UKÄ previously participated in the EUniQ project to develop a European approach to the comprehensive quality assurance of European universities, together with some of the pilot alliances and European quality assurance organisations.

“It proved extremely valuable for UKÄ to take part in the EUniQ project to develop a common framework for European quality assurance; we are now looking forward to joining the quality assurance project for European Universities. We need to examine how the framework functions in a Swedish context,” says Karin Järplid, head of UKÄ’s Quality Assurance Department.

Facts: Flagship European Universities

European Universities were initiated through two pilot calls in the Erasmus+ programme in 2019 and 2020, under the name the European University Initiative. Funding was granted to 41 European alliances for a period of three years. Sweden is well-represented, with a total of 11 higher education institutions taking part.

The Erasmus+ 2021–2027 programme allocated €270 million to investments European Universities. A decision on funding to expand and extend existing and create new alliances is expected at the end of July 2022. The European Commission hopes that there will be 60 European Universities by mid-2024, with 10% of all EU higher education institutions in an alliance.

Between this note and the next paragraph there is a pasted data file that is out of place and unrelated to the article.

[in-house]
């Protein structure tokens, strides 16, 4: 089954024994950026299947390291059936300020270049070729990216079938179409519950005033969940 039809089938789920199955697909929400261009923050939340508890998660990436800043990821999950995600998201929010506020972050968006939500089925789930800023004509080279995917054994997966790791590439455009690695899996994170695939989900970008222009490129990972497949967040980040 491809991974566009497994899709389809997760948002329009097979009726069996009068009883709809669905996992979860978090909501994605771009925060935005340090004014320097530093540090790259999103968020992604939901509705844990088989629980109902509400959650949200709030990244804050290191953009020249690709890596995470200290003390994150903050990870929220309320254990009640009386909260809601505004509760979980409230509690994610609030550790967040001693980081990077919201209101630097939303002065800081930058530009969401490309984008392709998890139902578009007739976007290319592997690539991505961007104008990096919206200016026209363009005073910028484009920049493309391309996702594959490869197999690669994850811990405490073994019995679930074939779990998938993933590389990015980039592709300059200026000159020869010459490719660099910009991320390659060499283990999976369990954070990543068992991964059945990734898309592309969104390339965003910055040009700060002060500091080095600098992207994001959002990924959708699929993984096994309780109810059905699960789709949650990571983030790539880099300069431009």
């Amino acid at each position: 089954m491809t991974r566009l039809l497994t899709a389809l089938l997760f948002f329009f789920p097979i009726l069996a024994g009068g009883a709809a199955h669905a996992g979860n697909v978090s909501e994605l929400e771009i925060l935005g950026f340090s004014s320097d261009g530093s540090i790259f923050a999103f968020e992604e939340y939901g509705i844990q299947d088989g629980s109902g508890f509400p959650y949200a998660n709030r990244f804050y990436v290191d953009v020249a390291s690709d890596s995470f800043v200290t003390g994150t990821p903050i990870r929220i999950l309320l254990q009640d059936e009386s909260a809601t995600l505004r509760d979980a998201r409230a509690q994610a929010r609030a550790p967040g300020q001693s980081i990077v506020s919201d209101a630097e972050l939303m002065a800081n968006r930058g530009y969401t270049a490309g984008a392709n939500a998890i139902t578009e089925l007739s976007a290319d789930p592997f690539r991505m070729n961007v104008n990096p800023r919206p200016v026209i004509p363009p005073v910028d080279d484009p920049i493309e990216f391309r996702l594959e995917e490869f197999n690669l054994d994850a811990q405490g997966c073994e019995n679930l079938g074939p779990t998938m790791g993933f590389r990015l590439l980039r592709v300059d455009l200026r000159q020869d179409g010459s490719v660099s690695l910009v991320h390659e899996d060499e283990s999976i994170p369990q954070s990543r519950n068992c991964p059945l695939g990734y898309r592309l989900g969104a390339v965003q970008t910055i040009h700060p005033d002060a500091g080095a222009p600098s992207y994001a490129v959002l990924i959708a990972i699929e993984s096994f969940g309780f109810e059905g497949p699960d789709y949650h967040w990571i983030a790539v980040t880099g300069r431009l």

The European Commission’s 2022 European Strategy for Universities underlines the importance of European Universities as flagships for the future of the European Higher Education Area (EHEA) and as testbeds for other major initiatives in the education sector. The initiative is part of a larger process within the European Union to increase European competitiveness in education, research, innovation and collaboration.

Read the European Strategy for Universities.

Facts: EUniQ and a joint European framework for quality assurance

UKÄ previously participated in the EUniQ project to develop a European approach to the comprehensive quality assurance of European universities, together with some of the pilot alliances and European quality assurance organisations. The project – which was coordinated by the Accreditation Organisation of the Netherlands and Flanders (NVAO) – involved four alliances, two of which included Swedish higher education institutions: the University of Gothenburg, a member of EUTOPIA; and KTH Royal Institute of Technology, a member of Unite!.

The project developed a well-received framework and roadmap for quality assurance of university alliances. EUniQ arranged a final digital conference on 28 September 2021 and it submitted its final report to the European Commission in December 2021.

The next stage in implementing the framework is to lobby policymakers, review national regulations, and identify obstacles and opportunities to implement the EUniQ model, which is the task of the new working group. The European Strategy for Universities calls on Member States to take transnational cooperation to a new level and this need also permeates other initiatives and recommendations from the European Commission.

Learn more about EUniQ.